A couple of years ago, my wife and I were in the classic push-or-hold kindergarten dilemma with regard to our elder son, who wouldn’t be five till November. First we were going to hold him. (Dash had started preschool a year later than most kids, and we weren’t sure he was ready socially.) By midsummer, we’d decided to send him after all. (He was socializing well with kids his own age in day camp, and the elementary school’s principal was encouraging after she met him.) But one week into the school year, we were back to holding. (His kindergarten teacher gently and kindly informed us she didn’t think he was ready after all.)
Of course, we were devastated about taking him out of kindergarten: We’d taken all the “first school bus” photos and everything, and he had seemed so excited about it all. But once we realized he was pretty much fine with going back to his friends in his preschool class and coming back to kindergarten next year—in other words, as with so many parenting traumas, this was far more about our emotions than his—I began to feel kind of pleased with myself.
After all, I reasoned, now we wouldn’t have to second-guess ourselves. We’d explored the options and come to the best option for him: Now we knew we were doing the right thing. Had we not given him the one week in kindergarten, we would have spent the whole school year wondering if he should really be there, if we were holding back a kid who reads well over nothing. But we’d done the right thing. We could stop worrying and relax.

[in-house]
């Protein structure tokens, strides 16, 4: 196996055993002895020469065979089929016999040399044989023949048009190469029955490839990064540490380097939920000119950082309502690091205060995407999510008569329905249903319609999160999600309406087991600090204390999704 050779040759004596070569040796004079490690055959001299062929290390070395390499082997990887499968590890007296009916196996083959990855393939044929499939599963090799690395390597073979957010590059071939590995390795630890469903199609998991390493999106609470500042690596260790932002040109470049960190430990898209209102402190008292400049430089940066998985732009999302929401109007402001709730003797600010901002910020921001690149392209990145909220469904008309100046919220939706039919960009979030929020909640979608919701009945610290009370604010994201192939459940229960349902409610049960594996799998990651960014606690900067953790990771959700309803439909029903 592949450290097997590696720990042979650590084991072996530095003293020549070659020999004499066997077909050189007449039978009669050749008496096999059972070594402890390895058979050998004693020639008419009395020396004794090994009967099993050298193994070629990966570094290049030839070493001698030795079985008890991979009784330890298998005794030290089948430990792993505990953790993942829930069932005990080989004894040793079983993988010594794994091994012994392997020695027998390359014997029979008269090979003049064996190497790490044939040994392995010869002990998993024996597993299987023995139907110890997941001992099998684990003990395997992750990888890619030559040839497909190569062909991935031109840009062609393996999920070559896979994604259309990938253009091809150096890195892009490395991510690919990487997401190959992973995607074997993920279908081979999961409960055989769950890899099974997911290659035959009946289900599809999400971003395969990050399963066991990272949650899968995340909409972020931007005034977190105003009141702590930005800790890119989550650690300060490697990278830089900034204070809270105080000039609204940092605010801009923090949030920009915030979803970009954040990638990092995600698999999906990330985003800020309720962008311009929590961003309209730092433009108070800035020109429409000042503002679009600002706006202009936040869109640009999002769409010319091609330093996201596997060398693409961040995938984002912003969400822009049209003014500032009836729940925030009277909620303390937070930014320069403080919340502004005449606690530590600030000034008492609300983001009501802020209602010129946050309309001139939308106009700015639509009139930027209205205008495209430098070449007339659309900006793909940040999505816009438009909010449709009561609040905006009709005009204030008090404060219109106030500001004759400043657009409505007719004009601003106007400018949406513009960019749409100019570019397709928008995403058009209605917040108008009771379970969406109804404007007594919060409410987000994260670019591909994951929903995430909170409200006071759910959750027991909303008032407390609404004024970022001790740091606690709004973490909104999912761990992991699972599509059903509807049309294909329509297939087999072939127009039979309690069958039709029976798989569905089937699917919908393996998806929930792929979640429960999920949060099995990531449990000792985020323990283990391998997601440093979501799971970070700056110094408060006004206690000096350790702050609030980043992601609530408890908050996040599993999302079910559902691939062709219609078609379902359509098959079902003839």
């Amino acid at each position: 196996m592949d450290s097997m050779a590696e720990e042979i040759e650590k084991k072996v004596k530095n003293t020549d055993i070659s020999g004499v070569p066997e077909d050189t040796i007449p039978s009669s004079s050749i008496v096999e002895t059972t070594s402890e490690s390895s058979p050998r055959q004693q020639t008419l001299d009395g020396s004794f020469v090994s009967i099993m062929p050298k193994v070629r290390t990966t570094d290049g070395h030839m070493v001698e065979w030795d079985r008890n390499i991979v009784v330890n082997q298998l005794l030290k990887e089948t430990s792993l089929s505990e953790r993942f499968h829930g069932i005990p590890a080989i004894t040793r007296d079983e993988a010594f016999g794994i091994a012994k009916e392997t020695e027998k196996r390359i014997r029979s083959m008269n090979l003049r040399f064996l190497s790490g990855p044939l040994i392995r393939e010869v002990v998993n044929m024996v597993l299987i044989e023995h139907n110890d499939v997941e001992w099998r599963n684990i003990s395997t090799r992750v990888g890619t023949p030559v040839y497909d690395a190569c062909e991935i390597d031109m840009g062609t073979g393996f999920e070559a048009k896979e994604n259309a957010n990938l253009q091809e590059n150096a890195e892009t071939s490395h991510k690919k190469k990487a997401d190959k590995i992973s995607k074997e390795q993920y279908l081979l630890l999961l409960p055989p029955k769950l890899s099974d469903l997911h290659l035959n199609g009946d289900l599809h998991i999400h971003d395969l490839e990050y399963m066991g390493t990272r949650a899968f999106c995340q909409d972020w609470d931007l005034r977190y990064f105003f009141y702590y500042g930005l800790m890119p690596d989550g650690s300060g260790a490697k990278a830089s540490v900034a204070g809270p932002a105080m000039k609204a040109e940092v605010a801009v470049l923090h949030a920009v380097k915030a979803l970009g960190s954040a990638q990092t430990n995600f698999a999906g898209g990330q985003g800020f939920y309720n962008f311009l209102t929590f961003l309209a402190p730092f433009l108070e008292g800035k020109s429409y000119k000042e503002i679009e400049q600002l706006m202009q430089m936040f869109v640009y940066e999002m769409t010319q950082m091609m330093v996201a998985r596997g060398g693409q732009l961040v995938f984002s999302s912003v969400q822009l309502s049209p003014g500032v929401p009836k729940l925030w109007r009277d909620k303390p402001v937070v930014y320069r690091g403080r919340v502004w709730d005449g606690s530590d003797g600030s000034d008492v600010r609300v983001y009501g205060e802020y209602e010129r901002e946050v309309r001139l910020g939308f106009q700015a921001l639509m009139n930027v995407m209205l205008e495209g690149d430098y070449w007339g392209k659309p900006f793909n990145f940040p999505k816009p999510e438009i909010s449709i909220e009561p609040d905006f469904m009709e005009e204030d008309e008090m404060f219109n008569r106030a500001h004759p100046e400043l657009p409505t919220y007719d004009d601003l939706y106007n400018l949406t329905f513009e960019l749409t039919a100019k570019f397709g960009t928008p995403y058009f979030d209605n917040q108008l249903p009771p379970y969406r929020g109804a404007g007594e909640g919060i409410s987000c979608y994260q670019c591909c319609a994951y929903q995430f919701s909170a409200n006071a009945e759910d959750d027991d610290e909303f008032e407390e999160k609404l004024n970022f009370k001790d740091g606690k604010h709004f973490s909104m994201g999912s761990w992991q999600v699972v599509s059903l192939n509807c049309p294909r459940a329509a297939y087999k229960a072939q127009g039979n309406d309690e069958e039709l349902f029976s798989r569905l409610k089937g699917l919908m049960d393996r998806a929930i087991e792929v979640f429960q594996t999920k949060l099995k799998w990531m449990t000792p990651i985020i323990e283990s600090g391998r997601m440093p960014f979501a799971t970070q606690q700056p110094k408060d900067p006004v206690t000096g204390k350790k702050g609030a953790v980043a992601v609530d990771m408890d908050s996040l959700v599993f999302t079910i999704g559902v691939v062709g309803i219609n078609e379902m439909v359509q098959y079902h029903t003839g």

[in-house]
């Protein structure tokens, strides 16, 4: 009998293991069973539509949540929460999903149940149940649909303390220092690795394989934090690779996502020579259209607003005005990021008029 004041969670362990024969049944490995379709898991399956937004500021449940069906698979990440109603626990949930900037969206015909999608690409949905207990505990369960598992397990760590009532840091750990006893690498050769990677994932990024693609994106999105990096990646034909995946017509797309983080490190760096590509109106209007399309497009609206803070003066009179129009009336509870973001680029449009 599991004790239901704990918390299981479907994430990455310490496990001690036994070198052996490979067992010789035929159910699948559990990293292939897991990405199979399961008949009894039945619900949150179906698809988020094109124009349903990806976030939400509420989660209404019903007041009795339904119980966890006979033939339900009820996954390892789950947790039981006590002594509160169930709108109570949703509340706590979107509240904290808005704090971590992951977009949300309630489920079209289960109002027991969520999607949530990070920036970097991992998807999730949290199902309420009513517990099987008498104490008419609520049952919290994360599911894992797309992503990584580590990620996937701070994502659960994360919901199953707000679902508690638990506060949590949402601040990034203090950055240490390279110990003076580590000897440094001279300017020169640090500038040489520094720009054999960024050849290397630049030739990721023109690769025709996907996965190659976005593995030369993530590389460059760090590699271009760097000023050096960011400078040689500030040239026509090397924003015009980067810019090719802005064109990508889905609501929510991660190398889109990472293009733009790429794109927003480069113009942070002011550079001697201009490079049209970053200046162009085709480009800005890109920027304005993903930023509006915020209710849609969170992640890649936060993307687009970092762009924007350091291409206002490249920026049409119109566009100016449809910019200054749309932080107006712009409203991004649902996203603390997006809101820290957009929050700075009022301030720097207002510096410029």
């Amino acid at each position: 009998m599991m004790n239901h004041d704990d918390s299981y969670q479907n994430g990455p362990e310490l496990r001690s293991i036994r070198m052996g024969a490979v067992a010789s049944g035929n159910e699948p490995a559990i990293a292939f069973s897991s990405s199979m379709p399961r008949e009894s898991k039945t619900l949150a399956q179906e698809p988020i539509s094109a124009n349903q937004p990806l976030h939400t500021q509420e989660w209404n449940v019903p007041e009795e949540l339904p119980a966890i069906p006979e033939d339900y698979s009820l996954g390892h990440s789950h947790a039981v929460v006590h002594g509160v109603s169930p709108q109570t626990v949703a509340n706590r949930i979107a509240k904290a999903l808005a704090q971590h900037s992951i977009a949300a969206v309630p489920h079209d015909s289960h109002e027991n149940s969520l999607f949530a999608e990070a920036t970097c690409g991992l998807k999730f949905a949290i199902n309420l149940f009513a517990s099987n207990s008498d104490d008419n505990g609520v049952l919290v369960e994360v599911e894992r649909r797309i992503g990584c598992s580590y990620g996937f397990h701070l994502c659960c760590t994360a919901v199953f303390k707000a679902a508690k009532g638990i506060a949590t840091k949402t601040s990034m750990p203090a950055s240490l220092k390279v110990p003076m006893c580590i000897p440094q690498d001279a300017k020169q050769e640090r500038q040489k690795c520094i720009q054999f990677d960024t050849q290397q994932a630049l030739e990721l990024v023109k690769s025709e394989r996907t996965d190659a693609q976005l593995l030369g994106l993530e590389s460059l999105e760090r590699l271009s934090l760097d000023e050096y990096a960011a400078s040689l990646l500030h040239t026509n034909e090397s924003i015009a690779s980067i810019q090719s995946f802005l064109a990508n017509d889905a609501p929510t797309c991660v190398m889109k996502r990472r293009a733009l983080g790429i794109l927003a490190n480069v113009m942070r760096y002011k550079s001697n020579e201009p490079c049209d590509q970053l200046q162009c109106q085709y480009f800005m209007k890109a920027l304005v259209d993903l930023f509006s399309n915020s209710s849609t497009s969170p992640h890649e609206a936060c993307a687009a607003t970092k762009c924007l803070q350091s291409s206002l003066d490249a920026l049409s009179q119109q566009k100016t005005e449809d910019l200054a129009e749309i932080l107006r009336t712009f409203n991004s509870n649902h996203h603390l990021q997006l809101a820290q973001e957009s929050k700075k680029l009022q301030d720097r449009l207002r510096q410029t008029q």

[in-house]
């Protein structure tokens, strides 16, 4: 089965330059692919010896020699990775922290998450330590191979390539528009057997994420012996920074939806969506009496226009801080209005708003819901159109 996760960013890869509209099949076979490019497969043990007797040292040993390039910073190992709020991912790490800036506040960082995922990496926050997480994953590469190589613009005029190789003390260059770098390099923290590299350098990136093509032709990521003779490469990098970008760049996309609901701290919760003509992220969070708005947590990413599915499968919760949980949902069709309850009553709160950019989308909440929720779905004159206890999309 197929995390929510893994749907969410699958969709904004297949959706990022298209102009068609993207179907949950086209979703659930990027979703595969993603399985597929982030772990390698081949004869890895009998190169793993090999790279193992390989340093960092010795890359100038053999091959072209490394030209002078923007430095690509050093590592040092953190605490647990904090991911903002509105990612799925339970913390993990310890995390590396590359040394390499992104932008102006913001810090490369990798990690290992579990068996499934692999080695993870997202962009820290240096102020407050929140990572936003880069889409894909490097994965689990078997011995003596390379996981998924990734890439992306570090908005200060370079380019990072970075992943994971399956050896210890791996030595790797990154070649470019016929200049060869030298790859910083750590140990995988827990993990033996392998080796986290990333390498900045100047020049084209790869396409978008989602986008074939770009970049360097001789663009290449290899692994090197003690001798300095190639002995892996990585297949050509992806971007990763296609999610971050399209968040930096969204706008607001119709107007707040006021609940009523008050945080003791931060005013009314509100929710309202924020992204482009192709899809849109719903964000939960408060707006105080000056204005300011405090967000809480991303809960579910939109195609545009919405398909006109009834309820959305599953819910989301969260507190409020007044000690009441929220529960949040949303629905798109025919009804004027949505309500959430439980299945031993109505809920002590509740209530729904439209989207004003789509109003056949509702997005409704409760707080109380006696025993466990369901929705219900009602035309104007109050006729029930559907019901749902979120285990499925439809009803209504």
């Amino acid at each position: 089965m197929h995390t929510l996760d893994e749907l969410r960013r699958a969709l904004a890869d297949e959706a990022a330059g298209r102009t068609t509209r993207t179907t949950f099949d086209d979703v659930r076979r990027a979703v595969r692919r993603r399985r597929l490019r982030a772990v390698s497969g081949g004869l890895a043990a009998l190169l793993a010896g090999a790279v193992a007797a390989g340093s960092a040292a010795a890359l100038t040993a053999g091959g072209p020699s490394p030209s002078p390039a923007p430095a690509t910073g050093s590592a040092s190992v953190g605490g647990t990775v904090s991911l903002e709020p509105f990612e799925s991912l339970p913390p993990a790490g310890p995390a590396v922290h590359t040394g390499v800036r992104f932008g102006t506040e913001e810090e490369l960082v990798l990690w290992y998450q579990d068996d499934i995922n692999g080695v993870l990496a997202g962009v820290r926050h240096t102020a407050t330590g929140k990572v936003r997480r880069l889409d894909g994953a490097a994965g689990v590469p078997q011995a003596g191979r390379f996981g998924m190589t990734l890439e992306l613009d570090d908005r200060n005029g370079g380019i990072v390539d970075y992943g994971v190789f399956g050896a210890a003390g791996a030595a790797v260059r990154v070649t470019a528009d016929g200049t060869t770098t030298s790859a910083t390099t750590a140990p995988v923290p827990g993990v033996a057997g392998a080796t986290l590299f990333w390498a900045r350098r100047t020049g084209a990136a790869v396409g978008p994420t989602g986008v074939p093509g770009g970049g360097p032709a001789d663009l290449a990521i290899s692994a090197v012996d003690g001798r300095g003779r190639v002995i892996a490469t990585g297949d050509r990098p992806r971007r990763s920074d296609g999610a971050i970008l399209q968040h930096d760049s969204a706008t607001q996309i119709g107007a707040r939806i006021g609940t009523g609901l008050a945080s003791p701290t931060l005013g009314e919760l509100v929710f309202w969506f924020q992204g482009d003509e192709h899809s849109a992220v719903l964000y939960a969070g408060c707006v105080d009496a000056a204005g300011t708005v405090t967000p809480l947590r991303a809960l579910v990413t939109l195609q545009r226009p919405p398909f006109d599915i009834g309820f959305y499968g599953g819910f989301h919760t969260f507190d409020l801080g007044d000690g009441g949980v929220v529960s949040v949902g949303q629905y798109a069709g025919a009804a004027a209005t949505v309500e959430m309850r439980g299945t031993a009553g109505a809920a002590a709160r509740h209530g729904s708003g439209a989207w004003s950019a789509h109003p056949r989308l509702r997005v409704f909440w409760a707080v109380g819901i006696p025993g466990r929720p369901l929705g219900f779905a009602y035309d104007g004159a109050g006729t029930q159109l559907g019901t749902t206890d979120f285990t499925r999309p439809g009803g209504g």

And for several months, everything was smooth. Until early January, that is—when our son told us casually that he didn’t want to go back to preschool after the holiday break. He was bored, he said.
After a moment of mutual internal screams, we called up Dash’s preschool teacher. She was receptive, and we spoke with her about focusing on some of the things he wasn’t so proficient at yet (say, writing as opposed to reading). We also signed him up for some kiddie martial-arts classes on the weekends, theoretically to give his brain something new and different to focus on. He soon seemed happy again, and less bored. Smoothness was, for the moment, restored.
Now, I try to accept this fact about parenting: It’s not ever going to be a realm of certitude. I’ll never know for sure if we did the right thing moving our family from Brooklyn to the suburbs a few years ago, or letting our kids watch Monsters vs. Aliens enough times to have most of the dialogue memorized (including everything in all the special features). Or pulling Dash from kindergarten; although he’s presently thriving in his real tour through that grade level, it’s impossible to imagine—especially knowing us—that we won’t find reasons to doubt this decision multiple times over the remainder of his school years. We’ll always be second-guessing. Even when he and his younger brother are all grown up.
Photos: Whitney Webster